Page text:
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Dallas Mavericks Betting Outlook
Western Conference Odds: +1100
Preseason NBA Championship Odds: +2400
The Dallas Mavericks are optimistic heading into the 2020-21 season, hopeful that they can stay healthy and return to the playoffs for a second straight season. Last year, the Mavericks took the LA Clippers to six games in the first round of the playoffs behind the play of Luka Doncic.
Doncic continues to develop into a superstar, with the Mavericks putting a couple more pieces around him this season. Guard Josh Richardson should provide scoring and defense after coming over from Philadelphia in the offseason. Forward Kristaps Porzingis will miss the start of the season but should return, giving Dallas even more versatility.
The key will be playing as a team, which will be helped by Doncic’s playmaking and leadership. This team should be in the mix for a top four seed in the West and a dangerous matchup in the postseason.
Mavericks 2021 Predictions
Regular Season Record: 46-26
Conference Standing: Fourth
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At just 21 and entering his third season in the NBA, Doncic is already regarded as one of the league’s best players and leaders. He really raised his game in his first playoff appearance last year, and he is a constant threat to finish with a triple-double. He’s also become more fiery with his teammates as well as using his influential voice with the referees. As he goes, the Mavericks go, which could be quite far.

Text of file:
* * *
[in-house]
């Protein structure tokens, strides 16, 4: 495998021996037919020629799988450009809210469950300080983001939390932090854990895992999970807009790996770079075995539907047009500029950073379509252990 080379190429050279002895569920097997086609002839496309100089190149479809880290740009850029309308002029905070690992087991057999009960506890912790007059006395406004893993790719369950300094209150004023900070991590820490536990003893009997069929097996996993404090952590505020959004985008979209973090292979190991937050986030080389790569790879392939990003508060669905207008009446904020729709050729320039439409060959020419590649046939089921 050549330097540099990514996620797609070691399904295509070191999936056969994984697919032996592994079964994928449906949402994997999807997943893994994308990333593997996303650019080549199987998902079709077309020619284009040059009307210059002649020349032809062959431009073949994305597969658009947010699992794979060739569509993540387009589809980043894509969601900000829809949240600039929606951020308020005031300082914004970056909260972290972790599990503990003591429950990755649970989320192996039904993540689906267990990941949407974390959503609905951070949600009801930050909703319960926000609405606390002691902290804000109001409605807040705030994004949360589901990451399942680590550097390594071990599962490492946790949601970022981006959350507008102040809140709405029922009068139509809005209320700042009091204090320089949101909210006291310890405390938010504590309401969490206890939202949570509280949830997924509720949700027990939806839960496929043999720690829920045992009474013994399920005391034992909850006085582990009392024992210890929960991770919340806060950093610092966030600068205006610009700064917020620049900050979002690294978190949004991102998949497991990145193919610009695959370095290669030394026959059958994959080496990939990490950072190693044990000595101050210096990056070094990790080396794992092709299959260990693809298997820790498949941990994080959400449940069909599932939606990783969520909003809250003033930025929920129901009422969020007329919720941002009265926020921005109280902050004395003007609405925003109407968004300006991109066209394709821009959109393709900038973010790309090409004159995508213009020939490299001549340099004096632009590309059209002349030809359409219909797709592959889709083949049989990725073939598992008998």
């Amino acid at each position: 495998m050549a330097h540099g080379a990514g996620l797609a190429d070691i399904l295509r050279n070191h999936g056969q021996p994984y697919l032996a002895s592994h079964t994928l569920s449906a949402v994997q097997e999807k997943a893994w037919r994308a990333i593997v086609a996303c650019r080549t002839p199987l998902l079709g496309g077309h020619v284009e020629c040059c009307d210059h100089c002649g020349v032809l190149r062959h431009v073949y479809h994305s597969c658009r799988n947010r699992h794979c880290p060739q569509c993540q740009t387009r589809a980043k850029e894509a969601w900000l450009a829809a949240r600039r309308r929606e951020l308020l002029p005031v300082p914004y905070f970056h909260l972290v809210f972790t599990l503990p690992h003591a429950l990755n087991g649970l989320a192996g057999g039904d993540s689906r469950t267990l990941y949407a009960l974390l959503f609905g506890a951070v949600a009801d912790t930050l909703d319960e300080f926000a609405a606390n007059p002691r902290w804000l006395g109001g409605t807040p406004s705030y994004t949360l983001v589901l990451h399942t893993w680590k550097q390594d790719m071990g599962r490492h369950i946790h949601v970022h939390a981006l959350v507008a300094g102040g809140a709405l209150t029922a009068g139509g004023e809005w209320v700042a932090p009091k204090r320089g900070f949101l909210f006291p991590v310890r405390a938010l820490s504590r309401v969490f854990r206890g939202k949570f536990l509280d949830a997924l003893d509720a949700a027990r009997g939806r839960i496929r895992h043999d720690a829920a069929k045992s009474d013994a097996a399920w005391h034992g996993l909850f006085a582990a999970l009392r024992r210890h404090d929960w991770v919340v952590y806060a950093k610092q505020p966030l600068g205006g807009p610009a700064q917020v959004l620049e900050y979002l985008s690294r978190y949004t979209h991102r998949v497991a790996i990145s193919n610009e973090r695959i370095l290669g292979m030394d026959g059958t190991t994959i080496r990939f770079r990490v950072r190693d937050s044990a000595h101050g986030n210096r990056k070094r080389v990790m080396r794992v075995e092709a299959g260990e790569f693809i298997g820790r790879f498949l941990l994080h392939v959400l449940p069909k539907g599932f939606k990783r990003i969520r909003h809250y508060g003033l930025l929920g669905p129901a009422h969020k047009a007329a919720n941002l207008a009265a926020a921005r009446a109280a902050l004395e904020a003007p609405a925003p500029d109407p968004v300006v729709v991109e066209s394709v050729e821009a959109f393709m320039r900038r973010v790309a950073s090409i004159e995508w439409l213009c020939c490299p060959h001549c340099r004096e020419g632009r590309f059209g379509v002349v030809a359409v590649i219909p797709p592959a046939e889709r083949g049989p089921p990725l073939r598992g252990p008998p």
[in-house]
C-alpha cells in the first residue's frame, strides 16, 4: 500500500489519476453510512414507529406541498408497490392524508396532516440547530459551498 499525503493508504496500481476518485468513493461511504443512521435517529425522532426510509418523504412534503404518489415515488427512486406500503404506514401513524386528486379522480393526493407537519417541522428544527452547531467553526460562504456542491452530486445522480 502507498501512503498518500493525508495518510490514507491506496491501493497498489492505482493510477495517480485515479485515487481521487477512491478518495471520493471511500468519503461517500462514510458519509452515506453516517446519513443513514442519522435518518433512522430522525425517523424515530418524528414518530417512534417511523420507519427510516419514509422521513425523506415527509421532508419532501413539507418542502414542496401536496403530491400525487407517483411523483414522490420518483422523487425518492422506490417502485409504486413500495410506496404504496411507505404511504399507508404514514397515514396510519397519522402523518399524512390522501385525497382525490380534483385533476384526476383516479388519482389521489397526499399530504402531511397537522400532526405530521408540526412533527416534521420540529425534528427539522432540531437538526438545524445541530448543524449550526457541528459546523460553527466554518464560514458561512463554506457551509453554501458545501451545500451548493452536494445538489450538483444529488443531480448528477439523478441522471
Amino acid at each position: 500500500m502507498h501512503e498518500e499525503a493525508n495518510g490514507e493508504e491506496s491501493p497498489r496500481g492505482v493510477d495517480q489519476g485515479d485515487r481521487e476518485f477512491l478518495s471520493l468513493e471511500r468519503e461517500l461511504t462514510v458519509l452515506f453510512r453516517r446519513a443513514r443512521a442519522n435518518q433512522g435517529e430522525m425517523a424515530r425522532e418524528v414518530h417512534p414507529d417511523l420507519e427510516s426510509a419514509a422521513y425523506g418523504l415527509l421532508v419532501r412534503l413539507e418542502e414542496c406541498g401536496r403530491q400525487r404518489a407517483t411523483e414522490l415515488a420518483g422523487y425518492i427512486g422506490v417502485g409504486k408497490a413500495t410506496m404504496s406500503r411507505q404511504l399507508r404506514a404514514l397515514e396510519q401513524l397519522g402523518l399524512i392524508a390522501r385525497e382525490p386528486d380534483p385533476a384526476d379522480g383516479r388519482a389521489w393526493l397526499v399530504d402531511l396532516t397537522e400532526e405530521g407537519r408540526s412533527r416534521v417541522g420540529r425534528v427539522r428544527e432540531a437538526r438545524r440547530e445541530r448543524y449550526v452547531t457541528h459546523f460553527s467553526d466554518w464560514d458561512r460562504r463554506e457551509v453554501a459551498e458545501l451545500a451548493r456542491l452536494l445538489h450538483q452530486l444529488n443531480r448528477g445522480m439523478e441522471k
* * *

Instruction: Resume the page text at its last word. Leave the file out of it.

Porzingis is hoping to be able to avoid the injuries that have caused him problems in his career. He had offseason surgery on the torn meniscus that sidelined him. When he’s back, Porzingis is a matchup nightmare, a 7-footer who can play all over the floor and burn defenses with long-range shooting or drives to the hoop.
Dallas Mavericks Team History
The Dallas Mavericks joined the NBA as an expansion franchise for the 1980-81 season, and the team didn’t get off to a good start, as its first draft pick, Kiki Vandeweghe, selected with the No. 11 pick in the 1980 draft, refused to play for the team. VanDeWeghe held out and was eventually traded to the Denver Nuggets for two future first-round draft picks.
Dallas struggled at first, finishing with a record of 15-67 in their first season, but the team increased its win total in each of its first five seasons. The 1981 draft was key to the team’s development, as the Mavericks took Mark Aguirre with the No. 1 overall pick and Rolando Blackman at No. 9 with one of the selections from the Kiki Vandeweghe trade.
The Mavericks made the postseason in their fourth NBA season, beginning a string of five straight playoff appearances. The team added players like guard Derek Harper and forwards Sam Perkins and Detlef Schrempf in the draft, and under coach John McLeod in his first season with the Mavericks, Dallas advanced to the Western Conference finals. It lost in seven games to the eventual champion Los Angeles Lakers, and only made the playoffs one time over the next 12 seasons.